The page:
“From square one I’ll be watching you…”
I tell you, when I think back to the mid-to-late ’90’s I reel at how busy I kept myself. I was teaching guitar at three different places, in three or more different gigging bands, taking classes towards another undergrad degree (Bachelor of Religion this time), teaching a course at the university, working with the NAC Orchestra, booking/promoting concerts, and doing probably another dozen or more things that I’m forgetting, all at the same time. I mean I was busy, man. My daytimer was my bible, and it was chock full of scriptures; all musical. Funny that I was still broke all the time.
Anyway, in a spare moment I went to one of my friend and roommate Rico’s cast parties and heard myself agreeing to take on the role of musical director for an upcoming show that the university theatre group was staging. I had never seen a musical before (I guess Pink Floyd’s The Wall was a musical so I’m already lying), had never been involved in theatre before (aside from being in a play when I was in high school, an experience that permanently scarred me and scared me away from acting), and I had no idea what a musical director actually did (though I was – and remain – hopeful that it meant getting a band together, divvying up the scores so they can be played by the instrumentation you managed to scrape up for no pay, finding a place to rehearse, showing up on time [which was actually my biggest skill], and leading rehearsals), but I thought I could squeeze it in.
And somehow I did.
The show was called Chess. Now, I know you have never heard of it but boy, I bet you know the song that kicks off Act II: One Night in Bangkok. Yep, the tune came from a musical. Not only that, but a really boring musical about the Cold War and a chess match. Go ahead, google the lyrics. It’s an ’80’s rap song about a Cold War chess game. Astounding that it was a hit, really.
Overall doing the show was a really good experience, though it was a huge, monstrous pile of work (for which I was paid an honorarium of $100; the rest of the band and the entire cast got about a hundred bucks less than that). It was fun to get a bunch of music (which was written by the two guys from ABBA) off the paper and into a young band’s fingers, and even more fun when the rehearsals eventually expanded to include the cast and the chorus. It was cool to hit a power chord and have about thirty people sing along in four-part harmony.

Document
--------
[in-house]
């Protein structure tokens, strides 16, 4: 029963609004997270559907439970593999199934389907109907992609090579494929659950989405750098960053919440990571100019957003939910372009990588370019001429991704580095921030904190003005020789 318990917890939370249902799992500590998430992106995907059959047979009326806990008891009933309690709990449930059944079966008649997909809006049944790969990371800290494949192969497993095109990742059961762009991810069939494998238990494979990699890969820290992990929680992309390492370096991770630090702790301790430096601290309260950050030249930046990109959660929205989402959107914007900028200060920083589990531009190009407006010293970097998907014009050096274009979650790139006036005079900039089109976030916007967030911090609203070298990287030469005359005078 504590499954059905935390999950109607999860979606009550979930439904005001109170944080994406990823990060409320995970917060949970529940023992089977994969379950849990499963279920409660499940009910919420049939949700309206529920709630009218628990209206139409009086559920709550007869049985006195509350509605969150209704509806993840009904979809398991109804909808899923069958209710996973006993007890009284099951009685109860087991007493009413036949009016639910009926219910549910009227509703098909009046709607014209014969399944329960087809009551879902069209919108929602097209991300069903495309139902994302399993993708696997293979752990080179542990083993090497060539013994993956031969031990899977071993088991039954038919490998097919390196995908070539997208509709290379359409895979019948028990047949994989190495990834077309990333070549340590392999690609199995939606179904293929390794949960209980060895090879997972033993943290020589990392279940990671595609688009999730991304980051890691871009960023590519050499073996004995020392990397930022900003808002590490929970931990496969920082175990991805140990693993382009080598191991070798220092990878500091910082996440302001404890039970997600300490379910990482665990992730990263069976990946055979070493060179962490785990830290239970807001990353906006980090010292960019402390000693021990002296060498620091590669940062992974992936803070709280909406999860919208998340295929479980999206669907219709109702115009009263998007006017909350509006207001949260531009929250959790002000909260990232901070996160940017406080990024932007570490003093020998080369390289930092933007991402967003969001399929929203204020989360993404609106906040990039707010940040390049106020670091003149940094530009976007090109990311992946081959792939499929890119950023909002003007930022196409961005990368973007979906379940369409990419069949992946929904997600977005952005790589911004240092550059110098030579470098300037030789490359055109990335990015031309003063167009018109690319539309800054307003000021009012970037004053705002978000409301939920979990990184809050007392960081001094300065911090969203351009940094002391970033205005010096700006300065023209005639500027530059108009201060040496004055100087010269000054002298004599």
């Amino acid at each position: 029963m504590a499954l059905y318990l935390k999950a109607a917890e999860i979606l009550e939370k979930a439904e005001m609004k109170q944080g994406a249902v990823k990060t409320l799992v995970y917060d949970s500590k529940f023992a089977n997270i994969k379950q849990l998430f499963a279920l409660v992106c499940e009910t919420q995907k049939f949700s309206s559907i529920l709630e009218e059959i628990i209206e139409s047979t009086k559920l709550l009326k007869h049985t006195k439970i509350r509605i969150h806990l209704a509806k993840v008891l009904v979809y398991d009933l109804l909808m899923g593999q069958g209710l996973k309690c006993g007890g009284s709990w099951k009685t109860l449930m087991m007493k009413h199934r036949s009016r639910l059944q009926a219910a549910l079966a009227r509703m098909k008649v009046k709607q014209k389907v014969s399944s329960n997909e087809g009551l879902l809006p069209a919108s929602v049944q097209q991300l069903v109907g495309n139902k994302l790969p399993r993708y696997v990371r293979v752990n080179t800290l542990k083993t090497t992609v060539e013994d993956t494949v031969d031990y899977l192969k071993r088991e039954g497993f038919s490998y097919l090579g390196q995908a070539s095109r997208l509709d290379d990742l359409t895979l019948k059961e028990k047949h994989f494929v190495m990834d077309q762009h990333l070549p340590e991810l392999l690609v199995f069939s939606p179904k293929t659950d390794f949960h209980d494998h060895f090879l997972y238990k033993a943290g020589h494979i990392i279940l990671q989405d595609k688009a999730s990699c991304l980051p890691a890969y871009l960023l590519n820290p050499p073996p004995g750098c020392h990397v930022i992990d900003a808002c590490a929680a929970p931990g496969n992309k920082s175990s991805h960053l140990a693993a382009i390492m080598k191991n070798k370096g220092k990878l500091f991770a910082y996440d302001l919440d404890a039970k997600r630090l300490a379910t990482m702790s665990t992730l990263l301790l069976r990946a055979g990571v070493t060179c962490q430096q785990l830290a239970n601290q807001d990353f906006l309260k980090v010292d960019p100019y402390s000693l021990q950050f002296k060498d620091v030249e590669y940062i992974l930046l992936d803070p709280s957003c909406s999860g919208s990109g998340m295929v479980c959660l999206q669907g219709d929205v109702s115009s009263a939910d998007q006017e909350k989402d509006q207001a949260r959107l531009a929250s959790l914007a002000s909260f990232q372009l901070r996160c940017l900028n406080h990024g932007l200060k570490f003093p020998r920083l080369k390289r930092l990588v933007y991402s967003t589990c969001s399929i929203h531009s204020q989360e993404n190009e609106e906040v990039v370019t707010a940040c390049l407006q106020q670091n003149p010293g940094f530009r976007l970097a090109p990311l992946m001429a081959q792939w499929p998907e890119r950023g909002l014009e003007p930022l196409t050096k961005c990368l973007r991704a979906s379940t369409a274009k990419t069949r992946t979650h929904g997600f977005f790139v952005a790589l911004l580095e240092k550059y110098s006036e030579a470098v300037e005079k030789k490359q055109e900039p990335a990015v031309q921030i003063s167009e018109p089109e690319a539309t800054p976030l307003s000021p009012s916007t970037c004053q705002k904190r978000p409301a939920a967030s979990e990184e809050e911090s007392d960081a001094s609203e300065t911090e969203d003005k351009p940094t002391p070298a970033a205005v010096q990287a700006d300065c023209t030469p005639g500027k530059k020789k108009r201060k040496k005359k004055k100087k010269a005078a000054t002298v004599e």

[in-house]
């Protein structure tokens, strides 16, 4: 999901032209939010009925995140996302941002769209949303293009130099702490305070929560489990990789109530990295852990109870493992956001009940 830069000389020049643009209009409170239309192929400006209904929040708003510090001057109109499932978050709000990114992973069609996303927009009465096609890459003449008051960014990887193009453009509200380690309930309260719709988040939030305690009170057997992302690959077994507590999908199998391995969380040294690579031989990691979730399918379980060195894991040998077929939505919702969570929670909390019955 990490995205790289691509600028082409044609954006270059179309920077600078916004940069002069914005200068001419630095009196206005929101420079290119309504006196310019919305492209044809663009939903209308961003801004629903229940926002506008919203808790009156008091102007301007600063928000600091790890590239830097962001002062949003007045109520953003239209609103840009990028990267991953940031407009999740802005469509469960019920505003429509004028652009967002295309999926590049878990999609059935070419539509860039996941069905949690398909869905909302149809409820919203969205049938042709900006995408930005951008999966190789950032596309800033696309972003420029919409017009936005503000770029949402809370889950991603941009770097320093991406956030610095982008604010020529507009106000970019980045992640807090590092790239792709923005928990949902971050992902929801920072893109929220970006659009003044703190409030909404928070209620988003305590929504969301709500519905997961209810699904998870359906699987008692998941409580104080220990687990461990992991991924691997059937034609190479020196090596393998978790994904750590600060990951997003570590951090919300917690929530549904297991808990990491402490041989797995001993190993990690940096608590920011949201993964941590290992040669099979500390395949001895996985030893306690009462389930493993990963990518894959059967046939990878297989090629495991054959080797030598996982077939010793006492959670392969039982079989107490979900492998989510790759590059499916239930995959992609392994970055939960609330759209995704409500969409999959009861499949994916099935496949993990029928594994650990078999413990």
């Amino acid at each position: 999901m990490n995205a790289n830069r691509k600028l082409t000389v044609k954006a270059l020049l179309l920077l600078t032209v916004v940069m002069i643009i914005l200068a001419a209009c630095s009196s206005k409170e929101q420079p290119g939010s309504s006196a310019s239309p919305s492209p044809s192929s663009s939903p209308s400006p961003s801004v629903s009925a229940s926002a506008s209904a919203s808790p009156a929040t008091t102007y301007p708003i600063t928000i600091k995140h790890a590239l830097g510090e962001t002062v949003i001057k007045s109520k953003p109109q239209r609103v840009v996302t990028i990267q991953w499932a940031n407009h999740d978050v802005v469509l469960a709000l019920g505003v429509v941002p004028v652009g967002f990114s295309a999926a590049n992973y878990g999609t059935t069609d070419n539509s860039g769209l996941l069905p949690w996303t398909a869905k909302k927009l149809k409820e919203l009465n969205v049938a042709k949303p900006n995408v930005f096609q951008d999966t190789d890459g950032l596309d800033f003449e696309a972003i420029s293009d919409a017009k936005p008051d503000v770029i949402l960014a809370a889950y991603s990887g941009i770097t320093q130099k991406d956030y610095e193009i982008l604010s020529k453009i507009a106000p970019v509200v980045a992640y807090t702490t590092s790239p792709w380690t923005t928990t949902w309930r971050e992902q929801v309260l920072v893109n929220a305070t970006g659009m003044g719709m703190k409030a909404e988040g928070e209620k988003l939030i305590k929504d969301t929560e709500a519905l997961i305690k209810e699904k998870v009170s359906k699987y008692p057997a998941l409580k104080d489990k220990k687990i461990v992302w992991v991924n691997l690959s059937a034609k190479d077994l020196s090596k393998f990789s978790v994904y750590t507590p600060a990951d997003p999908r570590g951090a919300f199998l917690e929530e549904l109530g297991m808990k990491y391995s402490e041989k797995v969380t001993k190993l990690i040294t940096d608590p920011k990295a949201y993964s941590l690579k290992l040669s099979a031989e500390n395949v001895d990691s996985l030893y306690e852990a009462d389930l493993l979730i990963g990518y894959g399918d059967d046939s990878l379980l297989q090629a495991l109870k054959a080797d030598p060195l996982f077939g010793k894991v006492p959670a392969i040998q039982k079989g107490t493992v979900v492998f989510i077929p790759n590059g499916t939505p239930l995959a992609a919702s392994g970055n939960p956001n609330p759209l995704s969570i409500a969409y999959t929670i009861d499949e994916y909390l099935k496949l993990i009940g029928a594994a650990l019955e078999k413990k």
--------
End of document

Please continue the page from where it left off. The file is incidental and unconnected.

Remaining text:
And I sure learned a lot about theatre. Like how much practise goes into these sorts of things, different rehearsal techniques, that in amateur theatre large casts equal better ticket sales so there are always lots of backup singers, that getting your name in the program is considered a very, very big deal, and that even amateur actors can be enormous prima donnas. Geez, one of the leads refused to sing at any of the group rehearsals – at any of them! – so we never heard his parts integrated with the music until opening night*.
Which is also when we found out that the lead (who was also president or whatever of the theatre group) couldn’t sing in the proper range, or at all probably. Oh, how he made me cringe inside as I smiled all big and professional from the improvised orchestra pit for those four nights (and one matinée).
The two best parts? Playing that Bangkok song, especially with the cool spacey intro that most people forget about, and the cast party. Cast parties are a blast; it’s a whole bunch of over-drinking giddy extroverts trying to outdo one another so there is generally lots to see. Of course a cast party was how I got into the whole mess in the first place, and it was probably at this one that I agreed to musically direct a second show…
(I don’t remember the band…was Mike Essoudry playing drums in it? I do recall that the piano player was Glen Gower, who played the organ at Ottawa Senators hockey games at the time and is now a politician in Ottawa. I never did ask him for free hockey tickets…I was much too busy to attend hockey games back then.)
*This ticket comes from opening night, which was March 25th, 1998 (I’m like 97% sure it was ’98, but there’s a chance that it was ’96); the show ran until March 28th. Of course this was not my ticket. When I wasn’t looking down at my guitar or over at one of the other musicians I was watching the show from the orchestra pit (a spot of floor below stage left that blocked the emergency exit).